В 1926 году было построено несколько не особо удачных самолетов.
Еще два опытных самолета, называвшихся Peto, строились по спецификации 16/24 на небольшой двухместный поплавковый гидросамолет, который должен был ДальшеMore>>>
иметь складывающиеся крылья и помещаться в ангаре шириной 2,44 м на палубе подводной лодки M.2. Первый из этих опытных самолетов оснащался двигателем Armstrong Siddeley Mongoose мощностью 135 л. с., а второй - двигателем Bristol Lucifer такой же мощности. Были заказаны шесть серийных самолетов, но подводная лодка вскоре затонула. Считается, что был построен только один самолет.
Flight, June 1929
BRITISH AIRCRAFT AT OLYMPIA
GEORGE PARNALL & CO.
OF the two complete aircraft to be exhibited on this stand, one will be the little "Peto" two-seater designed for service with submarines, while the other will be the new "Elf," a private owner's two-seater machine rather beyond the light 'plane class, fitted with the A.D.C. "Hermes" engine.
The Parnall "Peto" is a two-seater reconnaissance biplane designed for service use in conjunction with submarines. It is of composite construction, the metal work being chiefly stainless steel or duralumin. The limitations on space for stowage on board a submarine called for considerable ingenuity in design to meet service requirements and at the same time produce an aircraft that was seaworthy and had a useful air performance. The "Peto" can be launched from or stowed in its base in an exceedingly short time. Provision is made for catapult starting.
The fuselage is of rectangular form, with spruce longerons and spruce or stainless steel struts. The rounded deck fairing meets the underside of the centre-section. The fuselage is fabric covered except the sides of the front cockpit, where quickly-detachable aluminium panels are used.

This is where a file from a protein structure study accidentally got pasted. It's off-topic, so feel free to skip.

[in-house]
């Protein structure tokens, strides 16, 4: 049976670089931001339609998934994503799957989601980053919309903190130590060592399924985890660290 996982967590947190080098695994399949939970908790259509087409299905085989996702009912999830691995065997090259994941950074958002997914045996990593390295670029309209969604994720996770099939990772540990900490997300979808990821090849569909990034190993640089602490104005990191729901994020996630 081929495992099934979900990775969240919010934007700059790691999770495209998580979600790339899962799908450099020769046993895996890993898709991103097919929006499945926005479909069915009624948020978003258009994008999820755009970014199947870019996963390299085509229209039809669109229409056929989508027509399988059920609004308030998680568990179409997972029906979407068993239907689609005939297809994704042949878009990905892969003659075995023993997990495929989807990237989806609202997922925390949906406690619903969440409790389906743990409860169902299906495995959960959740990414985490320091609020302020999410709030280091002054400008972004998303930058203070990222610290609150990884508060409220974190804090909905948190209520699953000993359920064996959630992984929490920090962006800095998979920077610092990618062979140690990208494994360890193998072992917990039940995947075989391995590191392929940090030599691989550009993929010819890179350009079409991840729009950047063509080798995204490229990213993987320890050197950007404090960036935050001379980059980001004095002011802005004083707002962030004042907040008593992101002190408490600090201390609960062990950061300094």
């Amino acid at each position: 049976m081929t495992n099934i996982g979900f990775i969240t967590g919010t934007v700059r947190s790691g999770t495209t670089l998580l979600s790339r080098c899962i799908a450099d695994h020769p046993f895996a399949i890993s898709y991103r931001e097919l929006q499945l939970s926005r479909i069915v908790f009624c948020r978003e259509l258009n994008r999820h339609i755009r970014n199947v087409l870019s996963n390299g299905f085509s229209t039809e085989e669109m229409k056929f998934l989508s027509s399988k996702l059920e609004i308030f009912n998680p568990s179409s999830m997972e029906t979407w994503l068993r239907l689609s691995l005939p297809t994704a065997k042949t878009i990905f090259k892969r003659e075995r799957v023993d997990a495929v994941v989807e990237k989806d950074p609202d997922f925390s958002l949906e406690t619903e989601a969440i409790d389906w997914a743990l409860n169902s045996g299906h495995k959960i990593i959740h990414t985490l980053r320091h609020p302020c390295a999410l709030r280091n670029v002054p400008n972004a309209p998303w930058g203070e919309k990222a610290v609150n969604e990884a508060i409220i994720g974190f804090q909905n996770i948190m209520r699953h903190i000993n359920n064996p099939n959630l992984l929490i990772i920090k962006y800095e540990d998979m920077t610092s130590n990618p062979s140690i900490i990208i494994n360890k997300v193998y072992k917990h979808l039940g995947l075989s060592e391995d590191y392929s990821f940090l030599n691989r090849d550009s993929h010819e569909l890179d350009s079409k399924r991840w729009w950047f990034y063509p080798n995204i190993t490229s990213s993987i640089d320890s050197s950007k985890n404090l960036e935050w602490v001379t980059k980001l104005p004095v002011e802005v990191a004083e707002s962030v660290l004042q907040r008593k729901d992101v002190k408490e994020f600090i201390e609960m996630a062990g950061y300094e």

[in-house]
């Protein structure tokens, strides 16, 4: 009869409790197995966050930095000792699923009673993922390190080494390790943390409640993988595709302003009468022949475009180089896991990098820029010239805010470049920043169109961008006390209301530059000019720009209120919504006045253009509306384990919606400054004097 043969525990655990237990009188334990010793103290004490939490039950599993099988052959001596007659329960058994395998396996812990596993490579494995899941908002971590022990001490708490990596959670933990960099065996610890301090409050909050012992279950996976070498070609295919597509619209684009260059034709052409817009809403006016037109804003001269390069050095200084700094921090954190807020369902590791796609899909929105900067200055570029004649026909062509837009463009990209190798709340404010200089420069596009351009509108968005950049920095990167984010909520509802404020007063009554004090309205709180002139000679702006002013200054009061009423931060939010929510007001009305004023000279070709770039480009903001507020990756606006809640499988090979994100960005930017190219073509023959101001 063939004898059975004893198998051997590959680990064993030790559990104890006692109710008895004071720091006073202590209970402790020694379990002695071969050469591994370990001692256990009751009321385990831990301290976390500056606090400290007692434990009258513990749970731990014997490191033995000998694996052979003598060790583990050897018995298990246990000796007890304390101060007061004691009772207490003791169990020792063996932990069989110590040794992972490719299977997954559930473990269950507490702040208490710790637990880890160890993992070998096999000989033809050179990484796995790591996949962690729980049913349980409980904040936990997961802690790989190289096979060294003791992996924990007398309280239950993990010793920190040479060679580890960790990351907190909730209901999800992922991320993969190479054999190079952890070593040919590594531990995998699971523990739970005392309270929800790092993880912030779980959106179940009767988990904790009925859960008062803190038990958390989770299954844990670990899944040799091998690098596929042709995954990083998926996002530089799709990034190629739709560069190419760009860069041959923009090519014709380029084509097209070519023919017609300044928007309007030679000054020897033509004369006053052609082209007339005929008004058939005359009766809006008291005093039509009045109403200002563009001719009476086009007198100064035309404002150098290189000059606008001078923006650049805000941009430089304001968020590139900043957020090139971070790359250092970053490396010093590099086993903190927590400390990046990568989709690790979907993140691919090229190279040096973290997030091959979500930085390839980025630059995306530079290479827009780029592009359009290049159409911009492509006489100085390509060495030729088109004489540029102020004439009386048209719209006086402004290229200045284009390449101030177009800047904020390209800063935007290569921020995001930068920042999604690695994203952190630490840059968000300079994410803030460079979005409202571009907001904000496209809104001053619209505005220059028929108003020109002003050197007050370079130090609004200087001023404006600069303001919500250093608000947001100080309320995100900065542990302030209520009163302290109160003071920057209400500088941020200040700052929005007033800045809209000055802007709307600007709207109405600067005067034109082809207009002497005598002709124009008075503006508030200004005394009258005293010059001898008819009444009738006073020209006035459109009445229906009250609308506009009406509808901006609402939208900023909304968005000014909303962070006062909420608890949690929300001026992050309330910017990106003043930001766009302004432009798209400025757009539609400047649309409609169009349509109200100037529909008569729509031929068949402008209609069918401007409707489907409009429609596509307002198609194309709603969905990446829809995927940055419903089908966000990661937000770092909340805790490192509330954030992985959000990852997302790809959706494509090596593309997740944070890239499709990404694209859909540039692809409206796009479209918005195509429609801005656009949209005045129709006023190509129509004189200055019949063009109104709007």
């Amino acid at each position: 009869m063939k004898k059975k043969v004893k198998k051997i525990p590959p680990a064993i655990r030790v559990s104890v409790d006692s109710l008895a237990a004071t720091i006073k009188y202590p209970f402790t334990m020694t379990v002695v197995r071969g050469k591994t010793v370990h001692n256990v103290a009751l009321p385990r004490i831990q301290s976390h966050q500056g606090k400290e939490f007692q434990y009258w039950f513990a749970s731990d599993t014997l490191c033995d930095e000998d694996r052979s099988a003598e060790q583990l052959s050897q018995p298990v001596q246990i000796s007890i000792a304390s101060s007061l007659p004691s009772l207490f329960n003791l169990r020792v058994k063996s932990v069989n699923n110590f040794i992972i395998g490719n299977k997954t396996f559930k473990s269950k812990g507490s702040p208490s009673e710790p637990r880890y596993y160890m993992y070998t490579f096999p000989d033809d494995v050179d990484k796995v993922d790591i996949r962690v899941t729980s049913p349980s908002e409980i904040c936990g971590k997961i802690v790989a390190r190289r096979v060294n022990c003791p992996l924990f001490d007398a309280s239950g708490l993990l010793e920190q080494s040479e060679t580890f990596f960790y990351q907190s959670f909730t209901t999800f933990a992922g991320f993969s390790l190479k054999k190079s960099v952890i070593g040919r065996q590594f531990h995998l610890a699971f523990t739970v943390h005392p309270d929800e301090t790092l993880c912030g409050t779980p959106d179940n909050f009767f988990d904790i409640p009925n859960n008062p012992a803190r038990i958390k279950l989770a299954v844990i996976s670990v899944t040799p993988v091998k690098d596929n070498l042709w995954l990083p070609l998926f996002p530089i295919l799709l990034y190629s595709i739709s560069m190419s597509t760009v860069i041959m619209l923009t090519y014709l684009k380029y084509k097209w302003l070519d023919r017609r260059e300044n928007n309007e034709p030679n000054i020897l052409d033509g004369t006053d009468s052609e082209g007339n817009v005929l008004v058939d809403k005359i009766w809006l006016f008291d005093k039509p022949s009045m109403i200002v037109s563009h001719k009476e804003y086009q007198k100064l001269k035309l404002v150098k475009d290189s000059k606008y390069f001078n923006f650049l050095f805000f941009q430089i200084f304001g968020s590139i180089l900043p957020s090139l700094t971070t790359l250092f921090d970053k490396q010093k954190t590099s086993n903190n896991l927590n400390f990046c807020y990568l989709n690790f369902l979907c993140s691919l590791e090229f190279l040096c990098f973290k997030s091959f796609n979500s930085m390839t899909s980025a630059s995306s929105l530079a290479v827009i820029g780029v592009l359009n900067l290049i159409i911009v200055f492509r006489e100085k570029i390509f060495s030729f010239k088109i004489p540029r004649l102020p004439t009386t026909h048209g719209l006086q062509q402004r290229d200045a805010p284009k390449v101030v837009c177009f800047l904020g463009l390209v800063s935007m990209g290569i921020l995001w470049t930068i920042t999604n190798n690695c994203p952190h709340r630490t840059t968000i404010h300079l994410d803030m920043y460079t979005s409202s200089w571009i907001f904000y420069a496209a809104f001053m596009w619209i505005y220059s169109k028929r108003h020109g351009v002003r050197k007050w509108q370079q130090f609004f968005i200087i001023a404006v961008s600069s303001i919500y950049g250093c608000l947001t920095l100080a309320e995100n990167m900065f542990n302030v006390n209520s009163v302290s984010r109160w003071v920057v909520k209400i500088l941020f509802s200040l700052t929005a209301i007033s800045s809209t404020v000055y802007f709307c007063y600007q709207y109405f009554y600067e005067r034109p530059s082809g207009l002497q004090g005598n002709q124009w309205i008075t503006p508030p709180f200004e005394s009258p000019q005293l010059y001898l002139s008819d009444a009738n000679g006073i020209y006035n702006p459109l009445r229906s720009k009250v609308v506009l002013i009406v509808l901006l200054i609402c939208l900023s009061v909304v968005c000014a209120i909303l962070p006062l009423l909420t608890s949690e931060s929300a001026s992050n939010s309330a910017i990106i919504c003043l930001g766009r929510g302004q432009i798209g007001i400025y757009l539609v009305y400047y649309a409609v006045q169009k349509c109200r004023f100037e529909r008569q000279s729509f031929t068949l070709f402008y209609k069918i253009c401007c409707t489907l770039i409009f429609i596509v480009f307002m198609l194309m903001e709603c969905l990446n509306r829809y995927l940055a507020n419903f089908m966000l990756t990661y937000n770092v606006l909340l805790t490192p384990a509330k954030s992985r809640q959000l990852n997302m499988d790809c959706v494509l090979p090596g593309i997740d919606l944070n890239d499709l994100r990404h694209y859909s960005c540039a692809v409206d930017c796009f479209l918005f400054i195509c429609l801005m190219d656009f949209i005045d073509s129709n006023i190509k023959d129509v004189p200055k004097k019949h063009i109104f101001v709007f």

The biplane wings have spars and ribs of spruce, while the centre section and aileron spars are steel tubes. The top planes have ailerons extending the whole span, while the lower plane trailing edge is hinged for wing-folding purposes.
A braced monoplane type of tail is used, of composite construction and fabric covered. The fin is underslung, the rear spar to which the rudder is hinged being attached to the top and bottom longerons. The tail plane has provision for trimming during flight.
Of the twin-float type, the undercarriage has streamline struts of N-formation in side elevation, braced with cables in front and rear panels. Long single-step duralumin floats are carried cantilever fashion on front and rear booms, and can be readily removed without interfering with the bracing.
The engine is an Armstrong-Siddeley "Mongoose," supported on a simple girder-type plate attached to the fuselage by steel tubes. A hand-starting gear is fitted in the passenger's cockpit. The engine cowling is quickly detachable, and a 14-5-gallon petrol gravity tank is fitted inside the fuselage, the 1 1/2-gallon oil tank being placed immediately below it.
Tandem cockpit arrangement is provided, both cockpits being aft of the top centre-section. They are fitted with seat pans capable of taking parachutes or air cushions. The observer is provided with a chart case, observation instruments and a short-wave wireless transmitting and receiving set. The pilot's cockpit contains the standard joystick controls and service equipment.
Following are the main dimensions of the Parnall "Peto": Length, 22 ft. 6 1/4 in.; span top plane, 28 ft. 5 in.; span bottom plane, 20 ft. 5 in.; width, folded, 8 ft.; height, 8 ft. 11 in.; track over float centres, 6 ft. 1/2 in.
The tare weight is 1,300 lbs. and the loaded weight, 1,950 lbs., giving a wing loading of 11-4 lbs./sq. ft. and a power loading of 12 -65 lbs./h.p.
The performance of the "Peto" is: Full speed at sea level 113 m.p.h.; at 5,000 ft., 107 m.p.h. Rate of climb at sea level, 600 ft./min. Climb to 5,000 ft. in 11 mins. Endurance 2 hours.